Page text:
The number of Swiss pension funds embarking on a journey to decarbonise their investment portfolios has increased, from 25% in March 2022 to 36% in March 2024, according to Climate Alliance, a league of civil society organisations.

One third of pension assets totalling CHF1.4trn (€1.5trn) are now invested in line with the goals of the Paris Agreement, the organisation added in its climate report.

Climate Alliance data, has not, however, been able to identify pension schemes on a path to decarbonising investments that can potentially make a tangible impact on society and the economy, it said.

Only 1% of the pension assets in Switzerland are invested to have a positive impact on society, the environment and the climate, or with the prospect of having that kind of impact, being “visionary” schemes, according to Climate Alliance’s definition.

The Asset Management Association Switzerland (AMAS) has published the self-regulation on sustainable finance that has an impact on pension funds, said Sandro Leuenberger, responsible for finance and climate at Climate Alliance.

“Pension funds are less susceptible to be misled by asset managers’ greenwashing. The offer for credible “advanced ESG” funds has considerably grown in the Swiss market for pension funds,” he added.

Still, investments accounting for CHF280bn of pension fund assets remain “in the dark”, as they cannot be independently assessed, Climate alliance added. UBS and Roche pension funds, for example, continue to fail to report transparently on ESG investments, according to Climate Alliance.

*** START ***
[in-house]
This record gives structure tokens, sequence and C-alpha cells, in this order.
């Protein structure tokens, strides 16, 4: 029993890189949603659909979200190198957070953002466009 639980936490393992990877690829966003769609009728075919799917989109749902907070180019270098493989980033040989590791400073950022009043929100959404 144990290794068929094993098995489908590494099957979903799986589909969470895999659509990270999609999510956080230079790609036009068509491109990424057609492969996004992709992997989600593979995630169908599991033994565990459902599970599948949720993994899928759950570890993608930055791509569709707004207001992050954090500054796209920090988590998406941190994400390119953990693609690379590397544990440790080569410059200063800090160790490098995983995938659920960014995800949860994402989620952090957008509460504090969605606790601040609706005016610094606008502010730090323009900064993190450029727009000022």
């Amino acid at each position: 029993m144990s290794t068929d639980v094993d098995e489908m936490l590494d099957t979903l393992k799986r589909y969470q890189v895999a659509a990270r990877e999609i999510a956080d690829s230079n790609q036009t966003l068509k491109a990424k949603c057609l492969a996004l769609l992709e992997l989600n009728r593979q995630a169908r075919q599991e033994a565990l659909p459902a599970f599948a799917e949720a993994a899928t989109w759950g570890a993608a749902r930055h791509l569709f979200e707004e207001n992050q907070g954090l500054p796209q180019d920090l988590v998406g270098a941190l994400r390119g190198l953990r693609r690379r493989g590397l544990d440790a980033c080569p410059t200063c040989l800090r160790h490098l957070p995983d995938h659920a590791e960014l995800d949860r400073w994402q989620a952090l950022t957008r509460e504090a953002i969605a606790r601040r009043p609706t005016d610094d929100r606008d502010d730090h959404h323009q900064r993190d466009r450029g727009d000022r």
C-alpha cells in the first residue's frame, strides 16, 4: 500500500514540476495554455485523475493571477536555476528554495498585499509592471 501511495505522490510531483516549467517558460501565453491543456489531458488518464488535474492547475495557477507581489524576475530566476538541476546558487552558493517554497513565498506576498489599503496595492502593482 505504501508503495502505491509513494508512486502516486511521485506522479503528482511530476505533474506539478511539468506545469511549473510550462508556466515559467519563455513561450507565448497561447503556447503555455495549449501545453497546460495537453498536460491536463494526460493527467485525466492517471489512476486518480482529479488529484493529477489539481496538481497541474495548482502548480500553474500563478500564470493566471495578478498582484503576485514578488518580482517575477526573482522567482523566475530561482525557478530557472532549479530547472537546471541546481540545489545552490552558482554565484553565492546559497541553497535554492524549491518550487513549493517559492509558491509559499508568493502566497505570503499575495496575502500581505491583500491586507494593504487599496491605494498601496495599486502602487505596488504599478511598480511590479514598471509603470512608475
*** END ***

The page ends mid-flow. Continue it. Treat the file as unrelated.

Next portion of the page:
This goes against the ESG reporting standards laid out by the pension funds association ASIP recommending schemes to give an overview of their sustainability strategies (including ESG key figures) on their websites, it added.

As a member of the Swiss Sustainable Finance (SSF) group, Roche Pensionskasse takes part in selected surveys and portfolio analyses such as the PACTA climate compatibility test conducted by the Federal Office for the Environment (FOEN), a spokesperson for the company told IPE.

This has confirmed that the ecological footprint of the Roche pension fund is smaller than the average for Swiss pension schemes and significantly smaller compared to the financial market, the spokesperson added.

The Roche pension fund use internal communication channels to inform their beneficiaries transparently about details of the sustainability policy and specific measures relating to the sustainable investment of pension assets, the spokesperson said.

The UBS pension fund did not take part in the report published by Climate Alliance as the organization “has no basis for a rating”, a spokesperson for the bank told IPE.

UBS has long taken ESG criteria into account at various levels of its investment process, the spokesperson explained, adding that the board has defined principles of sustainability strategy, for example excluding investments in companies involved in coal-fired power production from its portfolio.

Moreover, the UBS pension fund has been since 2019 a member of the Institutional Investors Group on Climate Change (IIGCC) and as a supporting investor of Climate Action 100+, and it has also defined a CO2 reduction path for its Swiss real estate portfolio, the spokesperson said.

Looking for IPE’s latest magazine? Read the digital edition here